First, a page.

Maturing Ganache

Appears in
On Food and Cooking

By Harold McGee

Published 2004

  • About
Many confectioners let ganache mixtures stand at a cool room temperature overnight before working with them. This gradual cooling allows the cocoa butter to crystallize so that when the ganache is shaped or eaten, it softens and melts more slowly. Ganache refrigerated immediately after making hardens without forming many crystals, and becomes soft and greasy when it warms.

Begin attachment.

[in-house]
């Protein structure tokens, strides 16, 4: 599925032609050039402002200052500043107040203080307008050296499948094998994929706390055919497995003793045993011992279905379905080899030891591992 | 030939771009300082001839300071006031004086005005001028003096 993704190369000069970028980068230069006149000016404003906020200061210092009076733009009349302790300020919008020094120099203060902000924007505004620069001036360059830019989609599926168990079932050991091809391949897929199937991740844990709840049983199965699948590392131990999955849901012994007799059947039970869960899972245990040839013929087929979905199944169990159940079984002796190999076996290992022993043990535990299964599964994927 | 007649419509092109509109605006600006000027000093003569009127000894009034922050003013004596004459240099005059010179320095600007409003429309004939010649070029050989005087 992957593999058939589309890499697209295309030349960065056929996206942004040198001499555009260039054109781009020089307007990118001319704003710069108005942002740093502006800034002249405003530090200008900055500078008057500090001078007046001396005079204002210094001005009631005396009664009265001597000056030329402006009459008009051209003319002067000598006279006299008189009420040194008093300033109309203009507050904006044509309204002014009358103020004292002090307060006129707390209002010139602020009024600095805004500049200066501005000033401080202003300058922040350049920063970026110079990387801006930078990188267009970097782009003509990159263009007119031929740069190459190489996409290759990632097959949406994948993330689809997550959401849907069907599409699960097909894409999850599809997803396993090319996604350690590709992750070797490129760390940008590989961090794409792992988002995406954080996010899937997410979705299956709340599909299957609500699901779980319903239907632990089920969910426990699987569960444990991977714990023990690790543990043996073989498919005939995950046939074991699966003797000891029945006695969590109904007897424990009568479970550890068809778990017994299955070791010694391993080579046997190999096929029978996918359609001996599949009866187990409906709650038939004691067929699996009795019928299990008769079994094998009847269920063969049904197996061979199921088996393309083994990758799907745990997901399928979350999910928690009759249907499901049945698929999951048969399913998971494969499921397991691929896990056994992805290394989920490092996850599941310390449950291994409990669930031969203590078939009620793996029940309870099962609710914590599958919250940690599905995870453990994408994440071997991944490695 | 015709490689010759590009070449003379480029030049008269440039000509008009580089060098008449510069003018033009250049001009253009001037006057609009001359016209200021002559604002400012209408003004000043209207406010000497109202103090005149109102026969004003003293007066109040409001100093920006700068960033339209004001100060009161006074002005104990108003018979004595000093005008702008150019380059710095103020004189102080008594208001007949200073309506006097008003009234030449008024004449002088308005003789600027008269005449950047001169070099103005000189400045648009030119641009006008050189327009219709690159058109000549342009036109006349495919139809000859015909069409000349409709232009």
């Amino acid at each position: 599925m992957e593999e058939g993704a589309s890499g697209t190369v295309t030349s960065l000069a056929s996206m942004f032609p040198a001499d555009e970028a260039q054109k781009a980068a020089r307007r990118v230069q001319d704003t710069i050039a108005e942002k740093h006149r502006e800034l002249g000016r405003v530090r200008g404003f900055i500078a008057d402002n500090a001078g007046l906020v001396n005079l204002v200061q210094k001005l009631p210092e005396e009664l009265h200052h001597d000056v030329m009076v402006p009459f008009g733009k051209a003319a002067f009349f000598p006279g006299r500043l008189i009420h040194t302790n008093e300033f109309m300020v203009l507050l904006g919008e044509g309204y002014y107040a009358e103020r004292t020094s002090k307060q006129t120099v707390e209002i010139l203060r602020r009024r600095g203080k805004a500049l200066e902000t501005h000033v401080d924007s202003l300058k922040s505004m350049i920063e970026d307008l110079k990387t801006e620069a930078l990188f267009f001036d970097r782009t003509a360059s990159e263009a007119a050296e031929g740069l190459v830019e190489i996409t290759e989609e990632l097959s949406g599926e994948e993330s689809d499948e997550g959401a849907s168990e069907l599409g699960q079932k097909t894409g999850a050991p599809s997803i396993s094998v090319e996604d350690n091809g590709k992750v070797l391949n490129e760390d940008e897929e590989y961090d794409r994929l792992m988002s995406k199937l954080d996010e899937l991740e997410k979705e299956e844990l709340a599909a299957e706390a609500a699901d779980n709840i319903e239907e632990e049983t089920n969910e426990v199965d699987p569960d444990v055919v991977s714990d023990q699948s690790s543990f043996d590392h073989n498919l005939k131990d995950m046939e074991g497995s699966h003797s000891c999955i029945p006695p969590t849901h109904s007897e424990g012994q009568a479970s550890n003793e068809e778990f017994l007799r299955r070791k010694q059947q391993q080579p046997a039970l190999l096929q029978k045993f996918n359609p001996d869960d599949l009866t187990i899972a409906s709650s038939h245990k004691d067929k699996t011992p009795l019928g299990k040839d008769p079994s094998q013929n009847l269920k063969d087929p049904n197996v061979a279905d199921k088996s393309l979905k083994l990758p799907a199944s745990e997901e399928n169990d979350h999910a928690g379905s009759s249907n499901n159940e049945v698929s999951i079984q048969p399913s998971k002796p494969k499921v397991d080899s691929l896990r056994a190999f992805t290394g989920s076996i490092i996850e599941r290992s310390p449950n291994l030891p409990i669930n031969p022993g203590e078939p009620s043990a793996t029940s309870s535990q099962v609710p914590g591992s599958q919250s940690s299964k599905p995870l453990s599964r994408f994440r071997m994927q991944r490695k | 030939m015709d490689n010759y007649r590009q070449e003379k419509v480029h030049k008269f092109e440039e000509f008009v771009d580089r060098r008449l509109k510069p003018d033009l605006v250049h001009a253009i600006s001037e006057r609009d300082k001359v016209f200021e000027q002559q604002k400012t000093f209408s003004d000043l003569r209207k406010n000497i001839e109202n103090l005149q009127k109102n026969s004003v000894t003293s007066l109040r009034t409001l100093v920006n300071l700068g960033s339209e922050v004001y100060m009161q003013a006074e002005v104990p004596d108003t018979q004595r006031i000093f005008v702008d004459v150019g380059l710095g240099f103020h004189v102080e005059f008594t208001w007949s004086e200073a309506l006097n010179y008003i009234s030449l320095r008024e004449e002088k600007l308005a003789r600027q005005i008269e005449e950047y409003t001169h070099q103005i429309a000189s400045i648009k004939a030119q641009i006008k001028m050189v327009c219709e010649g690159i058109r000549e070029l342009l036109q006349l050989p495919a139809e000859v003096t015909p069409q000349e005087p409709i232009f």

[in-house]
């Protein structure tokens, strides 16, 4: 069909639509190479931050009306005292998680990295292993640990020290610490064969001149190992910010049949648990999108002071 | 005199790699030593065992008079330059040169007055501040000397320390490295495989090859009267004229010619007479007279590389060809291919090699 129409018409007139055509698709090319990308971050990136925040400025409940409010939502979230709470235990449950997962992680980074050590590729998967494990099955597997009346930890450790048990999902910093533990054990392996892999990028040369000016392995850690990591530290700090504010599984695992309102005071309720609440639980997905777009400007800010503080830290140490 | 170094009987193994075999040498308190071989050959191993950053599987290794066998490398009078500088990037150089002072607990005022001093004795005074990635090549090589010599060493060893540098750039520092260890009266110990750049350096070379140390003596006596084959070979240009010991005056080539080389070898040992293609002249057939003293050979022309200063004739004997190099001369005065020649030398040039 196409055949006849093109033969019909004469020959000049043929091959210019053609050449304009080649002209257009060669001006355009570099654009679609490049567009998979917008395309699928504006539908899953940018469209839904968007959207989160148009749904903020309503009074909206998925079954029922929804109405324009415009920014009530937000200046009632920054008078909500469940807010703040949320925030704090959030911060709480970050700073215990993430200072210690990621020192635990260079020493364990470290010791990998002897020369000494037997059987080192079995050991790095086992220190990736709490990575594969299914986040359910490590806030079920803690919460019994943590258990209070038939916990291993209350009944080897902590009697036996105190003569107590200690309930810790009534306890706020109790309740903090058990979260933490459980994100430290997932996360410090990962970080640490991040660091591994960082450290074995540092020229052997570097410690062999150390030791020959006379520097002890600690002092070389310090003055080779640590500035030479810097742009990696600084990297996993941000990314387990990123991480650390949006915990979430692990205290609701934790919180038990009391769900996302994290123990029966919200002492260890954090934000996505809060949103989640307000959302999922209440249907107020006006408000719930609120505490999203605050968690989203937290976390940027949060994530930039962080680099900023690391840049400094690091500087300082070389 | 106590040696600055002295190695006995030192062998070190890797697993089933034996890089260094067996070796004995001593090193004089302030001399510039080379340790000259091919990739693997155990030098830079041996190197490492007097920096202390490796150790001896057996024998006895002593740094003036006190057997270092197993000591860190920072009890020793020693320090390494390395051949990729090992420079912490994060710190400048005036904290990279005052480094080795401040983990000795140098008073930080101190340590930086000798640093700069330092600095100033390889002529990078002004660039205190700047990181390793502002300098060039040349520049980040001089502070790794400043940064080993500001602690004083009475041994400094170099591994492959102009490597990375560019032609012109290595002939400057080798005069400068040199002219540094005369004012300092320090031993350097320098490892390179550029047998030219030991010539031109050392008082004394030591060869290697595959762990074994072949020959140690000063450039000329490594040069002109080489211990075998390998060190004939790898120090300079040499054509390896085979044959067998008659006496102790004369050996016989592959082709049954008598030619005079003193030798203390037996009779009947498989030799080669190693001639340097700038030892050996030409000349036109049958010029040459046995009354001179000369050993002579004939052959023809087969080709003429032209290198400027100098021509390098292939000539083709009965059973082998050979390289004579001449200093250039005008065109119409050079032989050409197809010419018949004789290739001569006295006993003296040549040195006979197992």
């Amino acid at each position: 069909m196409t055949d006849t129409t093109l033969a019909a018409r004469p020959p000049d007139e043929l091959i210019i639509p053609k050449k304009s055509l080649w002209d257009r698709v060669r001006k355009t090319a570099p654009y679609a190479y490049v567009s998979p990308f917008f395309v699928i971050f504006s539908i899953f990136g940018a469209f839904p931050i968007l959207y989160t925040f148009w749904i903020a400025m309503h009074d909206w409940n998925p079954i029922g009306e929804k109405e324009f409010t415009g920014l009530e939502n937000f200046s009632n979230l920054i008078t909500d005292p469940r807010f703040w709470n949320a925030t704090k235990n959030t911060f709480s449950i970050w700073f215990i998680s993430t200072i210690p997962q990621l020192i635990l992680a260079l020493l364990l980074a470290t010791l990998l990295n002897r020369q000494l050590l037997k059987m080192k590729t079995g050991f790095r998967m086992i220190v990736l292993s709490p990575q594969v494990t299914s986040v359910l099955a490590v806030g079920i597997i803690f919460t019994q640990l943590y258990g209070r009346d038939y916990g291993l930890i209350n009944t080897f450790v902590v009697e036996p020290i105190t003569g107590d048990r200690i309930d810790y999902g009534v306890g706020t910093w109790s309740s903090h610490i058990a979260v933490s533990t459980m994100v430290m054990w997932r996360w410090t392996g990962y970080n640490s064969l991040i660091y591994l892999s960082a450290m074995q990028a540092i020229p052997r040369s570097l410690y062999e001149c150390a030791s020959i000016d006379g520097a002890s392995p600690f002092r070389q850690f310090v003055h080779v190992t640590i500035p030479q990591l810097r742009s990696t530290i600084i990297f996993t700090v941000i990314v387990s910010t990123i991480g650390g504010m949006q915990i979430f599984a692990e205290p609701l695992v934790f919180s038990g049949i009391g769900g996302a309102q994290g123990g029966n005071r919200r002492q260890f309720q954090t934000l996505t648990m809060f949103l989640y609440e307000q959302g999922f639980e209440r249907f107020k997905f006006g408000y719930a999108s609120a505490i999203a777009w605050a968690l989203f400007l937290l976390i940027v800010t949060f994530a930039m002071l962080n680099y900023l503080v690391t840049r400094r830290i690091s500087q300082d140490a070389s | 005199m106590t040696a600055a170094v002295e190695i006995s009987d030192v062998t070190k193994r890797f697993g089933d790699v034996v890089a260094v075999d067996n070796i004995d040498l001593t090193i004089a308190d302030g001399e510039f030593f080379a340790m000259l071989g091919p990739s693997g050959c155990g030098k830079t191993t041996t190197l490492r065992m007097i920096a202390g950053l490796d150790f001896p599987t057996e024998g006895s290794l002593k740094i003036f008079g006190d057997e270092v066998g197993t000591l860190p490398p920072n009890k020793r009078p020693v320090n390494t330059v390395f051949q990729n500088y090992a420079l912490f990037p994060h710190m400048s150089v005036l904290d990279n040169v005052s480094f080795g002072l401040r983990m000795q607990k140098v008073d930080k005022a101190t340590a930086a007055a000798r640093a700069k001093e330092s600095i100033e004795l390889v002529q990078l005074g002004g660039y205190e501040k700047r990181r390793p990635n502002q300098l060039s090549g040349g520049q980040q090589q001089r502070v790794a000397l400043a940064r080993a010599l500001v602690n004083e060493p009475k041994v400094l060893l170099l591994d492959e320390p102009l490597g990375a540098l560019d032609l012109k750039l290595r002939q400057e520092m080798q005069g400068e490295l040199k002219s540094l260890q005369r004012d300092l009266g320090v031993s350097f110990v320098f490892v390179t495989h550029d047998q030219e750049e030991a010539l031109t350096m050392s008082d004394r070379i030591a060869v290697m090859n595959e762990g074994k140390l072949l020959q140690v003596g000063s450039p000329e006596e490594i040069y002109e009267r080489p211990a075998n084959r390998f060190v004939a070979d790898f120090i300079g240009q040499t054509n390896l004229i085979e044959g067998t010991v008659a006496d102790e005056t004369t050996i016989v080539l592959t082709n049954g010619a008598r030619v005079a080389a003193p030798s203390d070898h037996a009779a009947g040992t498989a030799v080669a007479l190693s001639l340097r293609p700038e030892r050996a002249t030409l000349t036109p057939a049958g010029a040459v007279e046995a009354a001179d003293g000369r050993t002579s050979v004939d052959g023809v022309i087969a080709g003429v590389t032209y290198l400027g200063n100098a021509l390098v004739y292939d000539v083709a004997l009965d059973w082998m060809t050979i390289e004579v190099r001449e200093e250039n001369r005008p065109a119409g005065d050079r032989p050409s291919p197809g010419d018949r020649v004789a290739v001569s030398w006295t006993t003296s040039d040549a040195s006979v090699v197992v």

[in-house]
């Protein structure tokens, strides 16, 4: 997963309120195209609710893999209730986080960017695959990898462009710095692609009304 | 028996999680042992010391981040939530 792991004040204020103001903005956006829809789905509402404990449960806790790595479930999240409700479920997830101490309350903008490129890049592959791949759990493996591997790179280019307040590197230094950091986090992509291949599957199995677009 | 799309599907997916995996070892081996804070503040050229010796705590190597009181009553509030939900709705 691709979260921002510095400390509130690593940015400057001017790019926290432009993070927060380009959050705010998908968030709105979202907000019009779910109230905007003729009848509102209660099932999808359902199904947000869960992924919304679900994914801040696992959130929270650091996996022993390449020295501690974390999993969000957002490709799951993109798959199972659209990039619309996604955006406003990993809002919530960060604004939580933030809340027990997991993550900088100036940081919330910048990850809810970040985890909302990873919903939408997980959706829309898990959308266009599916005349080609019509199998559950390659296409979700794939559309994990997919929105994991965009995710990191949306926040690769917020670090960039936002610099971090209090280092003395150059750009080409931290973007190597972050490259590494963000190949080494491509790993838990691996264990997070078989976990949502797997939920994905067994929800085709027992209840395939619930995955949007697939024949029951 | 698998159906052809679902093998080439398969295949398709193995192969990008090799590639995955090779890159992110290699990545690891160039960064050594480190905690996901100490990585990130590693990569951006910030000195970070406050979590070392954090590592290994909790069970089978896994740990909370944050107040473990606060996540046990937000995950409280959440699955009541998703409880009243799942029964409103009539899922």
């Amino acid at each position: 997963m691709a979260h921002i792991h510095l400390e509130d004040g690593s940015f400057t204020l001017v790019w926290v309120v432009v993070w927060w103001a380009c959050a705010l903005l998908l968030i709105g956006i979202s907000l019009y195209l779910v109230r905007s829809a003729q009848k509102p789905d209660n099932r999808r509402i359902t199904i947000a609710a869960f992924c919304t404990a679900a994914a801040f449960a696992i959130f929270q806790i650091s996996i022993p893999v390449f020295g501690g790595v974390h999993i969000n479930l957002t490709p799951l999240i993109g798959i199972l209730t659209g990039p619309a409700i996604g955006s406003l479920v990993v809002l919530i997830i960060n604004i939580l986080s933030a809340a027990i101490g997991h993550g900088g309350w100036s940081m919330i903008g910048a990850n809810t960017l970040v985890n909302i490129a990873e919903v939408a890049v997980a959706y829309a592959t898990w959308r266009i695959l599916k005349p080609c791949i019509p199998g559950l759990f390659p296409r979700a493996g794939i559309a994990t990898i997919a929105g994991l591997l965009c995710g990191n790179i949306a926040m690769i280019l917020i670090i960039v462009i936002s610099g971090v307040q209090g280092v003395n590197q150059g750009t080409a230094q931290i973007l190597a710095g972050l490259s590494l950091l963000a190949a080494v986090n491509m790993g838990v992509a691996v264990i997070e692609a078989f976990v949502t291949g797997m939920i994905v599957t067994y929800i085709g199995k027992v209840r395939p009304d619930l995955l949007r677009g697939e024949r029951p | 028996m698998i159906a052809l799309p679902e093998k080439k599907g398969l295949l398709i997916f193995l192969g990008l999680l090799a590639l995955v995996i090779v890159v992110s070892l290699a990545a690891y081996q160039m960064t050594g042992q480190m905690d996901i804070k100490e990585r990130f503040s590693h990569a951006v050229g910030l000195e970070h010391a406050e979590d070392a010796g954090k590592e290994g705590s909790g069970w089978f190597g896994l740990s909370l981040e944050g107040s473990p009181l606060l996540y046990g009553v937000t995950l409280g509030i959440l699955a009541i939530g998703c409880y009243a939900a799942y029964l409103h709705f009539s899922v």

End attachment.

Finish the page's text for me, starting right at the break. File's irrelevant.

Thanks to the initial scalding of the cream and the chocolate’s sugar content, moisture-absorbing cocoa particles, and abundant microbe-unfriendly phenolic compounds, ganache has a surprisingly long shelf life of a week or more at room temperature.